Monday, May 15, 2006

Facial Profiling :: Farkonomics

Today we resume the irregular farkonomics feature at The Emirates Economist. Our subject, racial profiling.

From yesterday's The Sunday Times of London:

Cameras set racial poser on car crime
Dipesh Gadher, Transport Correspondent

BRITAIN’S most senior policeman Sir Ian Blair is facing a race relations dilemma after the release of figures that reveal almost half the number of people arrested in relation to car crime in London are black.

Blair, the Metropolitan police commissioner, has signed off a report by his force’s traffic unit which shows that black people account for 46% of all arrests generated by new automatic numberplate recognition (ANPR) cameras.

Dear Reader, one of my blogging secrets is that I am regular reader of Fark. Sometimes credited, sometimes not, Fark is often my source for stuff that interests me and shows up on this blog.

Fark works like this. A reader submits a news article for listing in Fark, giving it an amusing headline. Next, moderators at Fark decide whether to accept the submission - to post the link and headline. Once an item is posted anyone can also comment on it. Comments are also moderated. Fark steers me to interesting articles I would often otherwise miss, and it attracts commenters who add value to the media's product. Probably Fark attracts folks that have similar tastes to mine which is why it works for me and might not work for you. But if you are a regular reader of this blog that says something about your tastes.

In the case before us, the media's product is the Times article quoted above. One might expect such an article to attract comments by farkers that are ignorant or racist. Not so. At least under the Fark system comments are witty, ironic, and intelligent - all of which will mean that those ready to be offended will be, but avoiding offense often leads to avoiding the question.

The comments on the Times article certainly add value to the article. Here is a great comment written by Godwin which he opens with a quote from the article:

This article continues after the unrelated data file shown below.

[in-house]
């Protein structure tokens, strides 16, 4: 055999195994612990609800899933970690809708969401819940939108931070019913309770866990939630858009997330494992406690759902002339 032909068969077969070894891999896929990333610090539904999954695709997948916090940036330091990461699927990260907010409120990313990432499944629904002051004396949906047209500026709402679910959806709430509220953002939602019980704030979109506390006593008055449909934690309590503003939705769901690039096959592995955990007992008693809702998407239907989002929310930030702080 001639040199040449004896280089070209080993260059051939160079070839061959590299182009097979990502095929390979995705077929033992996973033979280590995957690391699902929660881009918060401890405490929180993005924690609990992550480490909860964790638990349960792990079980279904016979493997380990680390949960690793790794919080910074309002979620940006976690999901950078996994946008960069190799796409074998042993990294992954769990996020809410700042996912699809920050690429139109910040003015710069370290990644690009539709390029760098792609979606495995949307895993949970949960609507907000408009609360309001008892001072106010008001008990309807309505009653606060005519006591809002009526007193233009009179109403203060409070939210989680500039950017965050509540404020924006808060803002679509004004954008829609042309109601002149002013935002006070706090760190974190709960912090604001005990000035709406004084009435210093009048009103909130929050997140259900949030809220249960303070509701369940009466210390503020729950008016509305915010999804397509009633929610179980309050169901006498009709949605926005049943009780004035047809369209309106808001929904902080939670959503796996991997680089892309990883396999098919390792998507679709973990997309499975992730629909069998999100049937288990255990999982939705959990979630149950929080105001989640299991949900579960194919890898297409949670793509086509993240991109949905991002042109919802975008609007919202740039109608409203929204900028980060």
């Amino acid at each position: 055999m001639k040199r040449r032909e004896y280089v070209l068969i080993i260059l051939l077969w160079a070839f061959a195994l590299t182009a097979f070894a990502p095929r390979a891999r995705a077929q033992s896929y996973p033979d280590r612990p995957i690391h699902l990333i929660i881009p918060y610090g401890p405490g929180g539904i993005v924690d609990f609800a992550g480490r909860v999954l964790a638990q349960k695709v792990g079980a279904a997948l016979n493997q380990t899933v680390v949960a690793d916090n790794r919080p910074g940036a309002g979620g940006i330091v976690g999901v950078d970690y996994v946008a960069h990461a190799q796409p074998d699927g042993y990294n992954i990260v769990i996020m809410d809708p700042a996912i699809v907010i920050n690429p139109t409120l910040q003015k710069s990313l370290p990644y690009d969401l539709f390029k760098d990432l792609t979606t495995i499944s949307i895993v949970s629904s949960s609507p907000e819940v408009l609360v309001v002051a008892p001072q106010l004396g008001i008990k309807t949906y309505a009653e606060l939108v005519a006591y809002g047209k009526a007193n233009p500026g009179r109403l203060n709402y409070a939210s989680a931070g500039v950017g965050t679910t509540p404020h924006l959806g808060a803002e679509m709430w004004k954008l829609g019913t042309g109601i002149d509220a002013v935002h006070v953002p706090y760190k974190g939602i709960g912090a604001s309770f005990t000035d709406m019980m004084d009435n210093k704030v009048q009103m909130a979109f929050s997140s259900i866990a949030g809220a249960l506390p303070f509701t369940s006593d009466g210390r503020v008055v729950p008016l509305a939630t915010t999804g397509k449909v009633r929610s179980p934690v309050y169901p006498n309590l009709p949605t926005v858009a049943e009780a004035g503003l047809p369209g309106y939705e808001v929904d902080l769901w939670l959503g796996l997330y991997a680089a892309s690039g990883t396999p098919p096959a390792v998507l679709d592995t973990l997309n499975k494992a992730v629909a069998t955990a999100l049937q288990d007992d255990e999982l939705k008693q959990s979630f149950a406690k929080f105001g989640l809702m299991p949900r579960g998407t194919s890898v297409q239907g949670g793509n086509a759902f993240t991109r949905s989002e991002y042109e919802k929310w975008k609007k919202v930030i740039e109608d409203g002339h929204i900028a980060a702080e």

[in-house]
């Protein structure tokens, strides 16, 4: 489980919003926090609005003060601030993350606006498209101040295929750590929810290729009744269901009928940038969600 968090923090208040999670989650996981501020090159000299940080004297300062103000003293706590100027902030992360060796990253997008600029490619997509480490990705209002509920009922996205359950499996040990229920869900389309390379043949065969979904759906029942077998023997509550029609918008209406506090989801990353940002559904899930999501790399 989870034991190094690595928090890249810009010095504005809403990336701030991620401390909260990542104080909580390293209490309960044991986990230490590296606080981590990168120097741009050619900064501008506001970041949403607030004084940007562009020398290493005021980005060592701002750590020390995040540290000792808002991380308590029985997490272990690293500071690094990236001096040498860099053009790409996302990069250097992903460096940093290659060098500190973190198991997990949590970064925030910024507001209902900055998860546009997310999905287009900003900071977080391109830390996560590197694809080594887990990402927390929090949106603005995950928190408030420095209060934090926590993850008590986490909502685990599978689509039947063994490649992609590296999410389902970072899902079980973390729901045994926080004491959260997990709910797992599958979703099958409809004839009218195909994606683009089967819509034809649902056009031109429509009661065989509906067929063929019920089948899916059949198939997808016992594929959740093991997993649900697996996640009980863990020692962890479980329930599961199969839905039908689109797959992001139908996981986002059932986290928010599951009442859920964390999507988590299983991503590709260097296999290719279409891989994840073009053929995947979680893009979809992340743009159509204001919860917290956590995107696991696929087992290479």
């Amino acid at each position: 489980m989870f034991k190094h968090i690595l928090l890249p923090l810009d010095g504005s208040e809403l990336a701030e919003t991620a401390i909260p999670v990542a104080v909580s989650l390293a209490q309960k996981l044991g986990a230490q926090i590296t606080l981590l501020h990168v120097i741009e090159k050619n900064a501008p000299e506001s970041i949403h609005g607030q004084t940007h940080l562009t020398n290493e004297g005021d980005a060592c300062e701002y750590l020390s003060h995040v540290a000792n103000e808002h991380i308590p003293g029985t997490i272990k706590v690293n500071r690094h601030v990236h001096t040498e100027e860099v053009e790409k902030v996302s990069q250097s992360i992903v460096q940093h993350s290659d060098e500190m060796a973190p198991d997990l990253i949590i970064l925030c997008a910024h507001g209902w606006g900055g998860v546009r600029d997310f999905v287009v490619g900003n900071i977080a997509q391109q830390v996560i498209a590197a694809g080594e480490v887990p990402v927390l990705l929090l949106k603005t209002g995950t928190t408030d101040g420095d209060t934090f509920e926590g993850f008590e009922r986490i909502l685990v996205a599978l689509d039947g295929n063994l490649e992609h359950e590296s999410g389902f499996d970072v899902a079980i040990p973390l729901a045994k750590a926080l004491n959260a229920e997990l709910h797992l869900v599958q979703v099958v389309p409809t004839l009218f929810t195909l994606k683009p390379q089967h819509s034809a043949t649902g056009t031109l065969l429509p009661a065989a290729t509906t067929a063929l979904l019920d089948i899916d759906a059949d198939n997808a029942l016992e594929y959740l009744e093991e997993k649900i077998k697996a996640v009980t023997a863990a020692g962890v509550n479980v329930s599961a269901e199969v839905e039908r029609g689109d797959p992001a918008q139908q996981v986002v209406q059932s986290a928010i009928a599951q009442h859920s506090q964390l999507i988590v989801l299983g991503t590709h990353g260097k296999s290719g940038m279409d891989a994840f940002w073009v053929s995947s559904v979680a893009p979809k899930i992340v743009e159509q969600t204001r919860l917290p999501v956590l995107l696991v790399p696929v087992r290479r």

The report tacitly appears to address concerns among ethnic minority communities who believe they are unfairly targeted by the police through stop and search powers. Black people are up to six times more likely to be stopped than whites.

Let's assume the cameras are truly non-partial. According to the article, 45.6% of crimes caught through the camera system are perpetrated by blacks, while 36% come from white backgrounds. According to the most recent census, 11% of London is black and 71% is white. The relative crime rate between black and white Britons (again, assuming the cameras are impartial) is then given by the ratio of the percentage of crimes perpetrated by blacks times the percentage of whites to the percentage of crimes perpetrated by whites times the percentage of blacks (the math's pretty easy, work it out yourself).

If you plug in these numbers, then black Britons are 9 times more likely to commit a crime than white Britons. Meanwhile, blacks are "up to" only six times more likely to be stopped by police. Therefore, British cops are more likely to pull over a white suspect than a black suspect when the relative crime rates between the two groups are normlized out. QED

The flaw in this analysis is that the cameras are concentrated in Southwark and Lewisham. If you plug in the numbers for Southwark, blacks appear to be only 5 times more likely to commit a crime. If you plug in the numbers for Lewisham, blacks appear to be only 4 times more likely. Therefore the rate of blacks being stopped by British police is closer to what it should be considering relative crime rates (keeping in mind that the figure was "up to" six times).

That was pretty pointless, but hey, I was curious.
(All formating is Godwin's.)

The Times headline refers to a "racial poser." A poser is a baffling question or problem. I like the word and how it has been used by the Times writer. In the article the writer goes on to talk about feelings that exist, feelings that could be legitimate as long as we remain in a state of bafflement. And fail to present some facts. But there's not much in the way of making sense of those facts.

If analysis like Godwin's was in the article itself, then you'd have some powerful journalism. Sometimes we have to do the analysis for ourselves, as Godwin did. Sometimes we can find the answer at places like Fark, or even at a humble blog. The article is now much more useful. Once Godwin's analysis is out there others may find a flaw in his reasoning, but at least now we are reasoning about what the numbers mean and not expressing how we feel.

Bloggers may often work in their flannels, but that is immaterial. What matters is that the good ones are not merely cutting pasting and ranting. They are taking the mainstream media's product and adding value. You are the beneficiary.

TAGS: farkonomics, ,

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1 Comments:

Blogger grapeshisha said...

Good post, and fair point about the c&p (or copy paste which I often hear it called) which I am often at fault with.

Aside, I just finished freakonomics, which was one of best reads of the year so far. (and a year after everyone else read it) Am sure your farkonomics theme has got significant leeway, even if it is focused on the UAE! Look forward to the book spinoff!

3:43 PM  

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